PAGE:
3. Let us know if you want to stock up and buy those catalog #’s, or just wait and be ready to buy more.
  4. Be ready to ask a manager or executive for approval for increased spending.
  5. The HappiLabs team will help by identifying backup suppliers for critical supplies. In some cases, if you’re locked into a specific brand, you might be about of luck. But if you can change brands of a supply, we’ll find a backup supplier.

Before you spend crazy amounts of money on extra supplies, here are some risks to be aware of:

  • Do you have space to store extra supplies?
  • Do supplies (like reagents, antibodies) have expiration dates you need to be aware of?
  • If your science changes, you will be stuck with lots of inventory, and HappiLabs cannot help you resell it if you don’t use it anymore.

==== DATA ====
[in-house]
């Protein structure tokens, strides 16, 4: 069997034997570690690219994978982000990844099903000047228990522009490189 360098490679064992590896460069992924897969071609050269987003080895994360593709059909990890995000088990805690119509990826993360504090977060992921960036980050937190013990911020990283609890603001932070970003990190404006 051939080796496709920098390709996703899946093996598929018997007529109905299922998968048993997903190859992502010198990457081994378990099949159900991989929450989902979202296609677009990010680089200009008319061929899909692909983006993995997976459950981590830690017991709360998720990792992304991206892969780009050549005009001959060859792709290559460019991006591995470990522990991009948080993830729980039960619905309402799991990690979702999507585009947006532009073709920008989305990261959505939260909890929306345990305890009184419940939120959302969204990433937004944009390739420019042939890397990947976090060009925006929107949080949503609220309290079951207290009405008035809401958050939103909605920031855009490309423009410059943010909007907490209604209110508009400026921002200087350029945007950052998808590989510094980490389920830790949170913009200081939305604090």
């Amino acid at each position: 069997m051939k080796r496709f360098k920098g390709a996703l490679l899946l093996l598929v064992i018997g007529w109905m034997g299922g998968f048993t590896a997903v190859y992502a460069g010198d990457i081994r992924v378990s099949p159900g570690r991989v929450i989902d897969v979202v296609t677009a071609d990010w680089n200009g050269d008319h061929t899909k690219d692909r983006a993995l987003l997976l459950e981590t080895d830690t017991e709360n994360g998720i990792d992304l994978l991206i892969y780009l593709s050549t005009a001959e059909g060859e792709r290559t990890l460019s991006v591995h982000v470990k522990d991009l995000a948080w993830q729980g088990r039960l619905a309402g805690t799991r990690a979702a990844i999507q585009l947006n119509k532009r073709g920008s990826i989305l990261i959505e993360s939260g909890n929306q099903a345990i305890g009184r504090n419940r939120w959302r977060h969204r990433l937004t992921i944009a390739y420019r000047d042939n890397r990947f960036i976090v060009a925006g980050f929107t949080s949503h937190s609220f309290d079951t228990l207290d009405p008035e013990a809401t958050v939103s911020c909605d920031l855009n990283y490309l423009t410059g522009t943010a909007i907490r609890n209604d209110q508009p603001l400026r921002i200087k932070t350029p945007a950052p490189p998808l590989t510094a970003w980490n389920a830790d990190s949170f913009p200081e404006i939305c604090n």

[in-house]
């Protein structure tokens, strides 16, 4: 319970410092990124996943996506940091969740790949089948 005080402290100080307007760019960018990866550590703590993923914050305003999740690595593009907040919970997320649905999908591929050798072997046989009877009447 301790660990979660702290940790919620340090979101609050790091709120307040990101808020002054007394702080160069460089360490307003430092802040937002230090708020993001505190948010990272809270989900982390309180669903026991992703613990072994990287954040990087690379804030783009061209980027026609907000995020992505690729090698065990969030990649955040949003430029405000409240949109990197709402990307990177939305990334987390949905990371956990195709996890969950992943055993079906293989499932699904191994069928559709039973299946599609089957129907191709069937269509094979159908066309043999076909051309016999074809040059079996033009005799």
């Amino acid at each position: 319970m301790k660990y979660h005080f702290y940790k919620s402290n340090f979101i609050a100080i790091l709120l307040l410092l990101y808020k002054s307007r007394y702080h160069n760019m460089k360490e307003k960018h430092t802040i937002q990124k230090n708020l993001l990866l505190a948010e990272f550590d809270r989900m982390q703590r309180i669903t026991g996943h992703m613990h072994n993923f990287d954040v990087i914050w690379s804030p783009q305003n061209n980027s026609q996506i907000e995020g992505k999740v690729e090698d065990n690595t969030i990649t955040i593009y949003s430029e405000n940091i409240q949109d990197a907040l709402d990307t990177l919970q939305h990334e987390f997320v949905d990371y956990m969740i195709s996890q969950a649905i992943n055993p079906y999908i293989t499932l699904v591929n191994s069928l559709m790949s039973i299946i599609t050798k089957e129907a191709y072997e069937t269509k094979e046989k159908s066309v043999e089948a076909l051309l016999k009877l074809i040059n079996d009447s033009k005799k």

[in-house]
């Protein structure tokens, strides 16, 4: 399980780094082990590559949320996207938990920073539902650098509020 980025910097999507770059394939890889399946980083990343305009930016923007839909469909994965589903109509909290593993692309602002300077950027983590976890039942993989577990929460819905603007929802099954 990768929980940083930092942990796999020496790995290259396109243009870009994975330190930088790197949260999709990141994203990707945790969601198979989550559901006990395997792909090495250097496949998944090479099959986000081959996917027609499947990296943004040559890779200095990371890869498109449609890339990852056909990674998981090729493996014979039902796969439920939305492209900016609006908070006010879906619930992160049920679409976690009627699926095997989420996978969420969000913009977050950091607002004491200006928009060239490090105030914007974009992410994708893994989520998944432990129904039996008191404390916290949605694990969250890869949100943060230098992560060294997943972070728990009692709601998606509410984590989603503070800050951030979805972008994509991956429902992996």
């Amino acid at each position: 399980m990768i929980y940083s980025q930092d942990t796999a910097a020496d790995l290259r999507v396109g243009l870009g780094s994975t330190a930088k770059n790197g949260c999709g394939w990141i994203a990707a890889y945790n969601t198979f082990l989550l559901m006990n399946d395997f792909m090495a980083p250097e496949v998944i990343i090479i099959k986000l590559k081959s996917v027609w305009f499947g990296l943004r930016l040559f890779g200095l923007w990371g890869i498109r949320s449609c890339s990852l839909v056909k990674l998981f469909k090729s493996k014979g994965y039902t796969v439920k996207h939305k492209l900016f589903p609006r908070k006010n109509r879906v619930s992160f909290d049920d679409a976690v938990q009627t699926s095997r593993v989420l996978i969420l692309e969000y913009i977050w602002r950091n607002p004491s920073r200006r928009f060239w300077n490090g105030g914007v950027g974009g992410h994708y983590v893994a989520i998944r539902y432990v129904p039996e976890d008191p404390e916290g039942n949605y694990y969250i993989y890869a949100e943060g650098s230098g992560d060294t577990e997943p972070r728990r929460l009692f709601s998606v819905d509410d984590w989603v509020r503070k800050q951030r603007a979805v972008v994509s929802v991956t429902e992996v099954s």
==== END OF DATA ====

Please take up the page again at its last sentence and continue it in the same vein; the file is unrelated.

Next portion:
As far as HappiLabs operations goes, we are healthy, and taking standard safety measures to prevent the spread of covid-19. Our workforce is strong and you shouldn’t see a disruption from our operations at the moment. Although, considering an increase in demand for purchases, we are busier and might ask your lab for help if we can’t stock up at the pace you want to, or we’ll ask you to pay more for our employees working overtime.

My final words: stay calm and take this day-by-day.

If you have further questions, email your Virtual Lab Manager or myself.

-Tom Ruginis

CEO of HappiLabs